Deep in the darkness, I dreamt of her.
Her hair was ash-grey. Her face, once a canvas for someone who had been pretty in her youth, was like plaster dust, pale and flaking. Her body had been pushed inside the living room wall of our old council flat, until just her head and arms were still visible. She reached for me and as I watched, the print of the gaudy floral wallpaper crept along her upper arms and over her throat, until her skin was no longer skin, but dry, peeling paper. I wondered, if I picked at a loose corner and pulled, would she disintegrate? Crumble to nothing but dust in the air?
Her eyes – once the glazed-over eyes of a well-practised junkie – were wide and staring, alive with horror and fear. I liked her eyes like that. I liked seeing her pain. I liked knowing that she was suffering.
She reached for me again, fingers grabbing, clawing at nothing, and I pushed, not with my hands, but with the same thought in my head.
Again, and again and again. With each word, repeated over and over, she sunk a little deeper. Flesh and bone and muscle melded with brick and plaster.
Finally, when there was very little of Maggie Brogan left, she began to scream and, as she did so, birds of every shape, size and colour flew out of her mouth.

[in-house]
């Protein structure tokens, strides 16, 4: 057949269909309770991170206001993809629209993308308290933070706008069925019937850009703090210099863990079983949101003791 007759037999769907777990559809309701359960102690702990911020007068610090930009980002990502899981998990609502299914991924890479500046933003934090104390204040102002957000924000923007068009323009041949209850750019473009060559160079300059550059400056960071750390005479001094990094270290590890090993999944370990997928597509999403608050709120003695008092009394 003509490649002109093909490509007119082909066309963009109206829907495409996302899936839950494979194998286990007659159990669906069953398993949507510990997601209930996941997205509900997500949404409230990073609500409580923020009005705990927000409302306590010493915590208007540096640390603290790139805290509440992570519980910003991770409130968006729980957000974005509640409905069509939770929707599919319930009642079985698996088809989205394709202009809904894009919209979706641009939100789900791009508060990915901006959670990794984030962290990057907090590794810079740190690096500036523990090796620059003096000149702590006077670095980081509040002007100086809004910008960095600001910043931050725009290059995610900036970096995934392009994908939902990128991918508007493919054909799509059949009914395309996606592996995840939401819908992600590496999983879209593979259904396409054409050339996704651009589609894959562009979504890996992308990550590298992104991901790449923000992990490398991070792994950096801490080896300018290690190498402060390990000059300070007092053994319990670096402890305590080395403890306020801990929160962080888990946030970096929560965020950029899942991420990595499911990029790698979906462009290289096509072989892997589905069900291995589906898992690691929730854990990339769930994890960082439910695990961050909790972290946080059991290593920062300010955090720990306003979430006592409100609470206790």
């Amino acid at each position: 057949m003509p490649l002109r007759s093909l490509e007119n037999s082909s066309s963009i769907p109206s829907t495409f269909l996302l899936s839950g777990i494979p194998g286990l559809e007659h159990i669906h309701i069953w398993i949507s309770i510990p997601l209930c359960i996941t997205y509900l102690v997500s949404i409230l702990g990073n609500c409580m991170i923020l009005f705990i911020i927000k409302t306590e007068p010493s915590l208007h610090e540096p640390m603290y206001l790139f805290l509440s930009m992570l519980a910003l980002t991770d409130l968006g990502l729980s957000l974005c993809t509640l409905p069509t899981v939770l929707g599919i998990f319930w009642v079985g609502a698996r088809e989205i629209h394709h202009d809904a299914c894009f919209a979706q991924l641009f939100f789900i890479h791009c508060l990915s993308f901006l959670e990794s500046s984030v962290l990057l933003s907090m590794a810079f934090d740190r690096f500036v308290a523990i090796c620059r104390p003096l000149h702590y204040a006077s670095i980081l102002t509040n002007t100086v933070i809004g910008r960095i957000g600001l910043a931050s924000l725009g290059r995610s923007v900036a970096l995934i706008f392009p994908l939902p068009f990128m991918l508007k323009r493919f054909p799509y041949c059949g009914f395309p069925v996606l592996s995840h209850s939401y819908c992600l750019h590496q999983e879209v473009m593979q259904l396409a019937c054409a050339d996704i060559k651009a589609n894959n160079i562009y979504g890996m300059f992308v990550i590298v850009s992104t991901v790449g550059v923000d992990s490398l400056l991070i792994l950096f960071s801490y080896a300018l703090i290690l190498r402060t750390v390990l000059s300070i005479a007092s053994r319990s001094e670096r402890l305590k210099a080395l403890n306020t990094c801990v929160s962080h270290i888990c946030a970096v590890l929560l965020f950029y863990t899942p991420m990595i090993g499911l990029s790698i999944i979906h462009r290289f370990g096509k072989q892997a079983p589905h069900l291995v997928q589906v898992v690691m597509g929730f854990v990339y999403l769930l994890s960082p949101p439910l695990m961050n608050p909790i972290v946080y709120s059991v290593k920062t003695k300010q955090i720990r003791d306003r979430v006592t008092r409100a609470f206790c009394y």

The macaw. The cockatoo. The rainbow-billed toucan. The scarlet ibis.
They flew in circles around me, filling the room with a stream of incandescent, bright colour, their triumphant song resounding in my ears and I stood in the centre of their storm, my arms held aloft, feeling the brush of their feathers upon my fingertips.
It was the most beautiful sound I had ever heard.
The birdsong and my mother's screams.
'Oh, little pig, little pig,' the voice whispered in my ear. 'Let me come in.'
Soft skin touched my face. A finger running gently down my cheek.
'Or I'll huff, and I'll puff, and I'll blow your house in.'
Cool air – a sharp, hard blow of breath – hit my eyeballs and the darkness faded instantly. I gasped as everything came into focus in one fell swoop, with Juliette's grinning face the first thing my dry eyes saw.
The angle wasn't right. I remembered her being tall, one of those gazelle-like, willowy women who belonged on a fashion catwalk, and yet I was looking down at her as if I were the taller one. I blinked, and the small motion made my eyes feel gritty and sore. I wanted to rub at them, massage them with my fingers, but when I tried to move my hands, I realised I couldn't.
Juliette took a step back, evidently amused as I began to struggle against whatever held me.
In a panic, I looked around me.
YOU ARE READING
HEDOSCHISM **WATTYS 2018 WINNER**Paranormal
**FEATURED STORY JULY 2018* **WATTPAD HQ READ OF THE WEEK AUGUST 2018* **WATTYS 2018 WINNER** Casey Brogan is on a mission to self-destruct. Whether it's booze, drugs or men, she's spiralling out of control and stepping over the line, to destroy t...